• December 15, 2012
    Koveras
  • December 15, 2012
    reub2000
  • December 15, 2012
    TheHandle
    @Clever Pun, I never said grimdark is nihilistic; the presence or the absence of hope is entirely optional, and you can totally have The Polyanna, The Anti Nihilist or The Determinator in a grimdark setting. It's kind of a tradeoff; no hope makes the setting darker, but hope gives the characters motivation to struggle (and suffer) and gives viewers motivation to watch.

    @Jakes:your definition seems to leave out Horror Films, which are grimdark by necessity. And where do Exploitation Films lie? Also, 40K did both? I thought it was "100% straight in-universe, 100% tongue in cheek out of it".

    Darkness Induced Audience Apathy can be a consequence of Grimdark, but it's more related to not having anyone to root for because of Black And Black Morality, rather than because it's the setting that's too hard on the characters. Puella Magi Madoka Magica seems, at some points, to be entirely hopeless, but that doesn't make the audience apathetic, it just makes them cry. By the way, the show only goes grimdark once; in that one infamously shocking scene.

  • December 15, 2012
    CleverPun
    Okay, so if the reveling in the horrible is the baseline, you're defining grimdark as something which revels in the horrible ironically? Isn't that covered already by Crosses The Line Twice and Refuge In Audacity. And does that mean that anything with Videogame Cruelty Potential is automatically included, and anything with Videogame Caring Potential automatically excluded? Are works with both disqualified? Is this a YMMV trope?

    I understand that tvtropes isn't using the term "grimdark" completely correctly, but the usage of the term "grimdark," especially in fanfic fandoms, really doesn't sync up with your explanation either.

    Of course, I could just be a little confused by your examples, and my preconceived notions about each, but clarity is still a problem in that case.
  • December 15, 2012
    TheHandle
    No. "Dark" doesn't revel in the horrible; it just confronts it head-on, doesn't downplay it, doesn't disneyfy it. Grimdark revels in it. Bokurano, for example, is very, very dark, even exceesively so, but it's way too dignified and clean to go into grimdark. It's the difference between "abundant" or "excessive", and "gratuitous".

    At this rate, we might get stuck. since it seems different people define the term differently. Let's take a scientific approach, and hold off on proposing definitions. What are the traits, the concepts, that you associate with dark and grimdark? And what does the "ironic"/"earnest" variable account for?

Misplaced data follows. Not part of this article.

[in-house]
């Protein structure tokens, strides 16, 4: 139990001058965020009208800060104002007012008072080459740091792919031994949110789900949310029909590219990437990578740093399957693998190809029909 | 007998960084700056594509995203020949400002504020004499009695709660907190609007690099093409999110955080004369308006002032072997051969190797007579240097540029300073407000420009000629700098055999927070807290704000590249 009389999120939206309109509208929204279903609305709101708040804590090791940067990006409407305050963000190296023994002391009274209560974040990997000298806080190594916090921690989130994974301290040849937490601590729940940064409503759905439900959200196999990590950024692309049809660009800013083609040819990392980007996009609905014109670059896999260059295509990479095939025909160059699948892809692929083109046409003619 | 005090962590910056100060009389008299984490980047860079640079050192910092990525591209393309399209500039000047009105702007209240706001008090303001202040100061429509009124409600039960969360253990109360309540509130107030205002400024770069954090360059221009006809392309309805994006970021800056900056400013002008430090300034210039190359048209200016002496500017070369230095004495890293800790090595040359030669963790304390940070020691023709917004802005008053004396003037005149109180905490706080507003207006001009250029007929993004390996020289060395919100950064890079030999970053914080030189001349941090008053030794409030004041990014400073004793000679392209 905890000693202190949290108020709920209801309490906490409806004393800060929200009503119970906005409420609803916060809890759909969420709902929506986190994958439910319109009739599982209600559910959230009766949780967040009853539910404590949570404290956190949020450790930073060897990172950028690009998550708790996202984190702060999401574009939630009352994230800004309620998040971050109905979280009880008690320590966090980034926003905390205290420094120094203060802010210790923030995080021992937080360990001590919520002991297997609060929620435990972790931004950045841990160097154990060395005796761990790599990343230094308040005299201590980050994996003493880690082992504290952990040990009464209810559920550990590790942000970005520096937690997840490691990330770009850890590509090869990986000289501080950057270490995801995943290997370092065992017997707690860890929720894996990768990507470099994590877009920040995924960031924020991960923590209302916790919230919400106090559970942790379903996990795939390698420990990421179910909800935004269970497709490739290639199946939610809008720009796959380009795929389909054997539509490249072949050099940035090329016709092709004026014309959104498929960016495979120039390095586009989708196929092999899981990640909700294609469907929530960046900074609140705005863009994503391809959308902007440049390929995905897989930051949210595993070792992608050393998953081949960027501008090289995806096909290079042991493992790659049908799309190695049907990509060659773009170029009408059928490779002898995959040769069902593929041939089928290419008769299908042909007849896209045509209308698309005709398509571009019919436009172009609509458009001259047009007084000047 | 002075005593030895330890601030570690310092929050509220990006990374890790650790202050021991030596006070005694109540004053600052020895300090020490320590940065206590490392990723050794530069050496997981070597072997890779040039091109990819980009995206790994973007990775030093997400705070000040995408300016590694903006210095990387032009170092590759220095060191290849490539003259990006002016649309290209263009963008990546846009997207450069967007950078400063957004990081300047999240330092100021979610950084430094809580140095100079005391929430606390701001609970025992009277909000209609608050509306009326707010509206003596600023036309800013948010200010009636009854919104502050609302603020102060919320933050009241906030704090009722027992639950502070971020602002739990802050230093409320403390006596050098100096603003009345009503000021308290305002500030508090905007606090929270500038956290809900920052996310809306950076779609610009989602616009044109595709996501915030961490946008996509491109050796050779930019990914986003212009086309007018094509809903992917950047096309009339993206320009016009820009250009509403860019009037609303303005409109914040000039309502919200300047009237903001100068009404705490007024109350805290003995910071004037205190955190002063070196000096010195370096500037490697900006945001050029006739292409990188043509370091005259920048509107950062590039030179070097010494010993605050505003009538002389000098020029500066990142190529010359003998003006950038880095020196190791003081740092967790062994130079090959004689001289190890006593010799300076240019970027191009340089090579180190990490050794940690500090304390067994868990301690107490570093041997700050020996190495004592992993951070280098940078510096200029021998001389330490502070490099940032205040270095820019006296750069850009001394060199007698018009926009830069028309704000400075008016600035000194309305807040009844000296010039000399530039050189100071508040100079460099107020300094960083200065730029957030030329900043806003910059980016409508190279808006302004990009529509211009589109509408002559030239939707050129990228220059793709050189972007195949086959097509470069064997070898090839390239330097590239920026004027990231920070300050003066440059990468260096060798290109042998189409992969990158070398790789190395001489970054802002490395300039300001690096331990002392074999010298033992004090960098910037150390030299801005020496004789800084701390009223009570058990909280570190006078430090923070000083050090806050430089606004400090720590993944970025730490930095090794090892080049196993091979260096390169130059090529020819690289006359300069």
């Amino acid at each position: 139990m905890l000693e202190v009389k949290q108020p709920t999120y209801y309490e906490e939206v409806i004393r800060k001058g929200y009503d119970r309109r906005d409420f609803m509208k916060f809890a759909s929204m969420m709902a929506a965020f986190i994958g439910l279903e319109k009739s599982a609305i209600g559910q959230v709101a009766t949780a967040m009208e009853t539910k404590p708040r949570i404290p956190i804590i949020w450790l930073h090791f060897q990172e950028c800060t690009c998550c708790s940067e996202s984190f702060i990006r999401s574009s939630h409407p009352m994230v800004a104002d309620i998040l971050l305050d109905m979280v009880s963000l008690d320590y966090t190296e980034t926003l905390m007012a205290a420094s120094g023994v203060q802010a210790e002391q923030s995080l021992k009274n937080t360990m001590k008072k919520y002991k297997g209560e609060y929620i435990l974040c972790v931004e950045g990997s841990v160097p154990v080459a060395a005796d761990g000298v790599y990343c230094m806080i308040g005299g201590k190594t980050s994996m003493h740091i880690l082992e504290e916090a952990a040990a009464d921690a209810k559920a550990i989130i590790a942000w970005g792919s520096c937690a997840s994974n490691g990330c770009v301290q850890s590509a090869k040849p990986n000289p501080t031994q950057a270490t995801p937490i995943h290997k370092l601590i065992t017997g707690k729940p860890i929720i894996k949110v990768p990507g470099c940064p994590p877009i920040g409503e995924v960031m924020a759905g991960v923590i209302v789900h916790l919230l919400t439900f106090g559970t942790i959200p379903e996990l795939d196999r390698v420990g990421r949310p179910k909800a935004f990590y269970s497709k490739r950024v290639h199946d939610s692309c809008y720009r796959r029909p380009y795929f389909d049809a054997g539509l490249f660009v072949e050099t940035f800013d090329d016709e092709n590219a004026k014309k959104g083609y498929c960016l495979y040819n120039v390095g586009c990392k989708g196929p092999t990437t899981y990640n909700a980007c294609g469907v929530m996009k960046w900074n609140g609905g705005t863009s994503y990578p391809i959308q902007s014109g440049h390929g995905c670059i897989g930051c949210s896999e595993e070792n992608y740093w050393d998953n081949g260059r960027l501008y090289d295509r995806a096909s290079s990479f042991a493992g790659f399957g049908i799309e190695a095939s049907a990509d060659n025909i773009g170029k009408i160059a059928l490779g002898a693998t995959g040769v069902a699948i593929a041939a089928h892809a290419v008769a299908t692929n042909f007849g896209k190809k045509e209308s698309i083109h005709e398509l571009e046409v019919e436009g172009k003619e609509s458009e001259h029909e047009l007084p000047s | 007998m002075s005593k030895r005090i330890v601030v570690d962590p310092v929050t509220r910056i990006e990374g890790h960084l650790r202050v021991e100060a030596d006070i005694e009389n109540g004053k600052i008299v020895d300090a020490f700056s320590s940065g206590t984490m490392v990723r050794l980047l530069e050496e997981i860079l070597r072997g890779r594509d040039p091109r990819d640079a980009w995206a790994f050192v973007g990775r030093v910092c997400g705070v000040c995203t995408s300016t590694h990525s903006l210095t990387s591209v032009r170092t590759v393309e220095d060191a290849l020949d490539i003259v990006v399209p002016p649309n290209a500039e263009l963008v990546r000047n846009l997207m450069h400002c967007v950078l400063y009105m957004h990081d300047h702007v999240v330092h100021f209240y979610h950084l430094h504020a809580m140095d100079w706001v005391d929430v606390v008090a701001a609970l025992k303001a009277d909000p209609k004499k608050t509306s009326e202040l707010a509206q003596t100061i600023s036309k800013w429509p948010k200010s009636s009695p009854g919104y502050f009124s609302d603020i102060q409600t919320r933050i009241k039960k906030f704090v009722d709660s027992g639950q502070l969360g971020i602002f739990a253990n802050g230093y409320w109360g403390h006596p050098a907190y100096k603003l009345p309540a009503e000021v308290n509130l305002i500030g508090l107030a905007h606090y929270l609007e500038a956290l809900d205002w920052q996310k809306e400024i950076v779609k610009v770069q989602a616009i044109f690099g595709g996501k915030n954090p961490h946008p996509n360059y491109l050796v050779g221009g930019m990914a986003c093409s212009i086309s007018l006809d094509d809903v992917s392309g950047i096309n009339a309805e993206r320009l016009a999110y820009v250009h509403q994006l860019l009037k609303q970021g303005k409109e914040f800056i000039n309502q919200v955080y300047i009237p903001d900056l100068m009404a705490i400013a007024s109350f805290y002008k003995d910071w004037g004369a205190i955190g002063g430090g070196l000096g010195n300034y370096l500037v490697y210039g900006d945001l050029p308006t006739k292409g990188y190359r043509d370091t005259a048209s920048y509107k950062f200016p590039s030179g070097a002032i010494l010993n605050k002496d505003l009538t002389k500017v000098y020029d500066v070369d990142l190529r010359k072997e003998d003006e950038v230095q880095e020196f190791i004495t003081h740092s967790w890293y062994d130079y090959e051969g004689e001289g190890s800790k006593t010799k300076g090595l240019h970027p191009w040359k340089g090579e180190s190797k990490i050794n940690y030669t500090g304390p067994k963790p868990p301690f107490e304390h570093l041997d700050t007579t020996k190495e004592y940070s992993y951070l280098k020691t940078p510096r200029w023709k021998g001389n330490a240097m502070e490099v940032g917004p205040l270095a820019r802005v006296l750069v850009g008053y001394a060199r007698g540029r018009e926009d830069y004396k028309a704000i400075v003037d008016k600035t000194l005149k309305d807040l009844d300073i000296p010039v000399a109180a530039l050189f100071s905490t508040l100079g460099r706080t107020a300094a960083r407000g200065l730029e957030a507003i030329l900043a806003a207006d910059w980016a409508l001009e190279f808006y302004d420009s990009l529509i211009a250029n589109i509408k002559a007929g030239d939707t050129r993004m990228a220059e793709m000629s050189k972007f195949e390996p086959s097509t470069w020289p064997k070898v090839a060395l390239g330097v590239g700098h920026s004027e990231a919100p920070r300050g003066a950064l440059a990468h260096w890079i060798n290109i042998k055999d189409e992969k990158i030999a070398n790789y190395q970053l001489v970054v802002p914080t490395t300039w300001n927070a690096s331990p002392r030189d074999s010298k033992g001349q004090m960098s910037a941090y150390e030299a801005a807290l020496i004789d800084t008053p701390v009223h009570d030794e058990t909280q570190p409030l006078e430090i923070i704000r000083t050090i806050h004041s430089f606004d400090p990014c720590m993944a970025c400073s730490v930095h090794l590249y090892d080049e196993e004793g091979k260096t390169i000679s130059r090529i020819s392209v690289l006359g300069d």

As far as I can tell, dark is sad, grimdark is gleeful. Dark lines up the facts concisely. Grimdark gets into the gritty details. Dark broods. Grimdark laughs maniacally.

    Let's take Repo The Genetic Opera: while I think it's all, on average, grimdark, I find that "legal assassin" leans towards dark, "Thankless Job" is pitch-black comedy, complete with cartoony sound effects and dope slaps, and "Night Surgeon" is pure concentrated grimdark.

    Or perhaps I'm mixing things up; what happens if I exchange the words "dark" for "gothic" and "grimdark" for "punk"? Edgar Allan Poe, HP Lovecraft: dark/gothic. William Gibson, Harlan Ellison; grimdark/punk.
  • December 15, 2012
    ArkadyDarell
    I've always felt that grimdark is to dark as Rule of Cool is to Played For Drama.
  • December 15, 2012
    TheHandle
  • December 22, 2012
    ArcadesSabboth
    I think this should have a name that isn't just a snowclone of Refuge In Audacity.
  • December 22, 2012
    AmyGdala
    All of the other Refuge In X pages ended up (or began) broken. We should not name any page similarly.
  • December 22, 2012
    Earnest
    For a name, maybe Delighting In Darkness?

    Edit: Oh wow, I so did not intend for that to come out as punny as it does. At the risk of Dont Explain The Joke: De-Lighting In Darkness.
  • August 23, 2016
    DAN004
    Let's see if someone's interested

    One thing that bugged me, though: is this page practically preaching the readers what (we thought) dark/grimdark stories look/feel like? Wouldn't the objective course of action be, well, looking for such cases of distinction from other sources? I mean, do other people talk about this or is this issue just something Tv Tropes made up?
http://tvtropes.org/pmwiki/discussion.php?id=euqhh064h7j4rpwyoba4755u